What has the potential to make this scandal unique is its timing. Just last week, Congress heard testimony from the so-called “Benghazi whistleblowers,” who demonstrated convincingly that the Obama Administration lied through its teeth about the origin and nature of the deadly attack on our consulate in Benghazi, Libya last September. And then yesterday, the Associated Press (AP) revealed that the Justice Department (DOJ) “had secretly obtained telephone records for more than 20 separate telephone lines assigned to AP journalists and offices, including cell and home phone lines.” Media organizations, including the AP itself and the Reporters Committee for Freedom of the Press condemned the seizure and demanded a return of all records. Bracketed by these stories, the IRS scandal may be investigated and reported more diligently, even by the liberal media, than it otherwise might have as a standalone event.
The relationship between the American people and their federal revenue agency has been long and conflicted. The Revenue Act of 1862 established the office of Commissioner of Internal Revenue, a kind of embryonic IRS, for the purpose of administering the first income tax in American history, a levy that scaled from 3% to 10% and was used to pay for the Civil War. Seven years after the war, the tax was allowed to expire, but the office of Commissioner of Internal Revenue never did. In 1913, following passage of the Sixteenth Amendment to the Constitution, which gave Congress the right to impose taxes without regard to state “apportionment” – that is, on individuals – the office became the Bureau of Internal Revenue. And in 1953, the modern Internal Revenue Service was born.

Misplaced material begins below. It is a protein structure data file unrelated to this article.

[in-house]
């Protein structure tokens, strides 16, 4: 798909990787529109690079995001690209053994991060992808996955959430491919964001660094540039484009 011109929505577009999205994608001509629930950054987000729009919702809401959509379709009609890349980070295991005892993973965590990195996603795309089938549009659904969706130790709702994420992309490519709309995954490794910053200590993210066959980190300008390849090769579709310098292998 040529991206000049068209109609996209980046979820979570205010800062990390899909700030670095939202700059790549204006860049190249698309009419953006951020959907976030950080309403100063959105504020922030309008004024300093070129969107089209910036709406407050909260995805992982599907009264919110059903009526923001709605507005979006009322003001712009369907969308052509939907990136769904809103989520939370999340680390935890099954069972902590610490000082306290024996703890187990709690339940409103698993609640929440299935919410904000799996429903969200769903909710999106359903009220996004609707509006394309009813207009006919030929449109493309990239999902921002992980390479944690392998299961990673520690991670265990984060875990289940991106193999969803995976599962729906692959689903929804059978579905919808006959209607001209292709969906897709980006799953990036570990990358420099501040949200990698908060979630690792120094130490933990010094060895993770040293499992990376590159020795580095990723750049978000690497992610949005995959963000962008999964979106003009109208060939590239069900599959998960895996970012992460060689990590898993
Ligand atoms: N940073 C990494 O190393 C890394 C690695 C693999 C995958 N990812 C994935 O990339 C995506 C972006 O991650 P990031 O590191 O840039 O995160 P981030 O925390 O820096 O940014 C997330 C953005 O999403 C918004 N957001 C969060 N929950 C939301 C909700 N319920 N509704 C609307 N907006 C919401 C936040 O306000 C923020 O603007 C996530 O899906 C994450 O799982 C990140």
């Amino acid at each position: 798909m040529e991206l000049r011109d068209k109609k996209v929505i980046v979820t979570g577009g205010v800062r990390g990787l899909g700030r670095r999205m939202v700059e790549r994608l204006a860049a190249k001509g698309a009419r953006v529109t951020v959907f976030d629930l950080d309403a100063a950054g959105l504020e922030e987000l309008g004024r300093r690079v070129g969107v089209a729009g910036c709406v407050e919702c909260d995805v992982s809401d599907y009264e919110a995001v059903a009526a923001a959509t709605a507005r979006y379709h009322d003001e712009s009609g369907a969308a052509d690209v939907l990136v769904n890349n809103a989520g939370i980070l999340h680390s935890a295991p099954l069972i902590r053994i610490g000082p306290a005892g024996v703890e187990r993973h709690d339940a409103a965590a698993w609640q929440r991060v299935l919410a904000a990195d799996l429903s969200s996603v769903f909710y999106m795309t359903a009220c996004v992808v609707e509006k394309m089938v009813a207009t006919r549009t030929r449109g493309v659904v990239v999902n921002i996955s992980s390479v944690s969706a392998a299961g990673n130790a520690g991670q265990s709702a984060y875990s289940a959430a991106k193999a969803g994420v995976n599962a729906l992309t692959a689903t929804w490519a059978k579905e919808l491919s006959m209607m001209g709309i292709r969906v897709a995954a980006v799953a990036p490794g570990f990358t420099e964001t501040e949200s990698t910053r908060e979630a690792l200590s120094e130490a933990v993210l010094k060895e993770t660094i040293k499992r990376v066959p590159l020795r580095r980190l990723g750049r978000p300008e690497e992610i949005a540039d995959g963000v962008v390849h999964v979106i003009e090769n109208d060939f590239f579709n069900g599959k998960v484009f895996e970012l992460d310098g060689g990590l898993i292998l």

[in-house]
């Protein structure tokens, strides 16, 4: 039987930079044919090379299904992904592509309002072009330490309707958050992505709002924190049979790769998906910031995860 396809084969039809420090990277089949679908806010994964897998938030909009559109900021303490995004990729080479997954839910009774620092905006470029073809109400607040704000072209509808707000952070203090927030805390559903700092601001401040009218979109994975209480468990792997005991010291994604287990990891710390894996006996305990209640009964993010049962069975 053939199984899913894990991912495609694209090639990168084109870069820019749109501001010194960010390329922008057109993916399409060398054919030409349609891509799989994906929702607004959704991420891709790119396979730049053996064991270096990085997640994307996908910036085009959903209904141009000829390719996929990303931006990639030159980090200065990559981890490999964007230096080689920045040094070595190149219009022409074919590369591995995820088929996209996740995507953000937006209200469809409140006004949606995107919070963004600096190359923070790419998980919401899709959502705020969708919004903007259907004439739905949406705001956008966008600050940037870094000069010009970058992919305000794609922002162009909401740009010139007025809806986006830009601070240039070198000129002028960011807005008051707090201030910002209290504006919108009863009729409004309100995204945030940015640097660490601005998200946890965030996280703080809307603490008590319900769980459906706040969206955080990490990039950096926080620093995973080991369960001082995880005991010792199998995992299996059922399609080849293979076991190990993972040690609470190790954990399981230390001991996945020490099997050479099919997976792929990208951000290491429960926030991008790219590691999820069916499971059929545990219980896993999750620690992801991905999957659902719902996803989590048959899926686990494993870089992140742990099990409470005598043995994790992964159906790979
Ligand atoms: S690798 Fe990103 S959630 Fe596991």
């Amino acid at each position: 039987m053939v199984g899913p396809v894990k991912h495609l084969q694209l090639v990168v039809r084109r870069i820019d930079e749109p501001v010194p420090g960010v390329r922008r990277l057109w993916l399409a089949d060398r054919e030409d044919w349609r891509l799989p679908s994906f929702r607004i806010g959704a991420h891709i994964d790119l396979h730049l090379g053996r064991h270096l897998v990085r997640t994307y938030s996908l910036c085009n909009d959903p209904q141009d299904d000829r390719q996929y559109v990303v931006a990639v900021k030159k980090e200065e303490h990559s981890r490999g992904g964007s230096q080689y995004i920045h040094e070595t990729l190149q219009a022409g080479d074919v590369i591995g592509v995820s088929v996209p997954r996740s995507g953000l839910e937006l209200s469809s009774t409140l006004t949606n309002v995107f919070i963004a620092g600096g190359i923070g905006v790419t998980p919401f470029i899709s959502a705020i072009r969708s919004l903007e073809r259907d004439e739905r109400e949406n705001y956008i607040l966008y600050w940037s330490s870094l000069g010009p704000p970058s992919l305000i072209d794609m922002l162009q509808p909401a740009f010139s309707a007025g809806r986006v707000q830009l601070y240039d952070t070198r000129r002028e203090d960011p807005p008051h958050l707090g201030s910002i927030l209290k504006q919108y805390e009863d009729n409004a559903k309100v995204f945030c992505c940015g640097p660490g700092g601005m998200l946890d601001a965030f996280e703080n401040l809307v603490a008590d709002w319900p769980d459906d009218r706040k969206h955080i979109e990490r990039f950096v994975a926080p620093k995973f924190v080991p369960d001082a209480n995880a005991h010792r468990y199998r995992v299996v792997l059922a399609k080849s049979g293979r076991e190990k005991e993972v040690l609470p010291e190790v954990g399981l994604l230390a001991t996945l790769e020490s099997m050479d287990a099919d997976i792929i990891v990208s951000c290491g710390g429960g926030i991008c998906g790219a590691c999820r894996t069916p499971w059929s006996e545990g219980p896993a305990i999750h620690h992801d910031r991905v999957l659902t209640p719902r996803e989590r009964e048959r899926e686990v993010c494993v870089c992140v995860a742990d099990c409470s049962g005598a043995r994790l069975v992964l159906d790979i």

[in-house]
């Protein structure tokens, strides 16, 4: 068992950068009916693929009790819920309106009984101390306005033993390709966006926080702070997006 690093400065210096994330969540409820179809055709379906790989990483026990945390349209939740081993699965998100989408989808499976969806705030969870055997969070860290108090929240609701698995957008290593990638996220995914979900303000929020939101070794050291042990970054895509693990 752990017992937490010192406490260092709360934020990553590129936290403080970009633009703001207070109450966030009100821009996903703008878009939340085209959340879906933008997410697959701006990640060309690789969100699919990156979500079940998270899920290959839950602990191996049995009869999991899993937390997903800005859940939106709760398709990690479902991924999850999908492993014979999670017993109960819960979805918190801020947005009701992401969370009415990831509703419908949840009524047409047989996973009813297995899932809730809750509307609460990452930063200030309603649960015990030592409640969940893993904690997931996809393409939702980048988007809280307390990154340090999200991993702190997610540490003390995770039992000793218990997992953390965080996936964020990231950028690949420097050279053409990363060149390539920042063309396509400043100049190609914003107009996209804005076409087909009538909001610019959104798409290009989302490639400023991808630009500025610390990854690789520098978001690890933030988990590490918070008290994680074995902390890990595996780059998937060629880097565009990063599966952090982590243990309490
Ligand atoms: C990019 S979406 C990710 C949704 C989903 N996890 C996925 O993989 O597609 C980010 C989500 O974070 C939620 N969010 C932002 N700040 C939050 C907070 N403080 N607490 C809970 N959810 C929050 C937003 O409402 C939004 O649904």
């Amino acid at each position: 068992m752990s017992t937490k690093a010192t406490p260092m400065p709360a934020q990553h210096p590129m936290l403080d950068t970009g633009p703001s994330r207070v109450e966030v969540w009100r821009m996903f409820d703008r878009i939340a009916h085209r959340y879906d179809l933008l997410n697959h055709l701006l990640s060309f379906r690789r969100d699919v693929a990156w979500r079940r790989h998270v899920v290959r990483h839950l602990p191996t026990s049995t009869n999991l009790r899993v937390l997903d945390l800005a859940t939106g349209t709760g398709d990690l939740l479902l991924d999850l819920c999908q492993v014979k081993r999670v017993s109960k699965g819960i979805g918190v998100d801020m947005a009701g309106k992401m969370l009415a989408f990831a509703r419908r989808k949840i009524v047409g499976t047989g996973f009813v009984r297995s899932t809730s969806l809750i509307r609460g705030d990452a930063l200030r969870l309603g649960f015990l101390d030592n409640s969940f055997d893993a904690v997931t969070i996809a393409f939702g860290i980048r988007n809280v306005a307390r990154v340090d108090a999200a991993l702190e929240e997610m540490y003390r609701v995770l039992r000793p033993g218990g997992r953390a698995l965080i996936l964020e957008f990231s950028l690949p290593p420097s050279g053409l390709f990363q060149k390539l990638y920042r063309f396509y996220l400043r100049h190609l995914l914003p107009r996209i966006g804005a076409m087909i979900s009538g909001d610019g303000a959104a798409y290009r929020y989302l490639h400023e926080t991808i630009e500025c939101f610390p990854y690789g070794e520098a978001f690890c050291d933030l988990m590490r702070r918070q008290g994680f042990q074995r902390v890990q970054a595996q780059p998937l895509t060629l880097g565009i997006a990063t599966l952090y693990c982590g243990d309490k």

“We try to cooperate fully with the IRS,” said the humorist Dave Barry, “because, as citizens, we feel a strong patriotic duty not to go to jail.” The IRS is both hated and feared by most Americans, who nevertheless take great care to comply with its requirements for reporting and remittance. Central to that docility is the sense that, despite everything, the agency is a necessary evil, and one that does its job in an essentially even-handed manner. A scandal like the one brewing this week threatens that broad public consensus, and as such represents yet another crack in the foundation of legitimacy upon which a democratic republic is built.
The early American statesman Daniel Webster once said, “The power to tax is the power to destroy.” In 2010, someone in the IRS decided to test that truth against the Obama Administration’s political opponents. They may soon discover that such power can lead just as easily to self-destruction.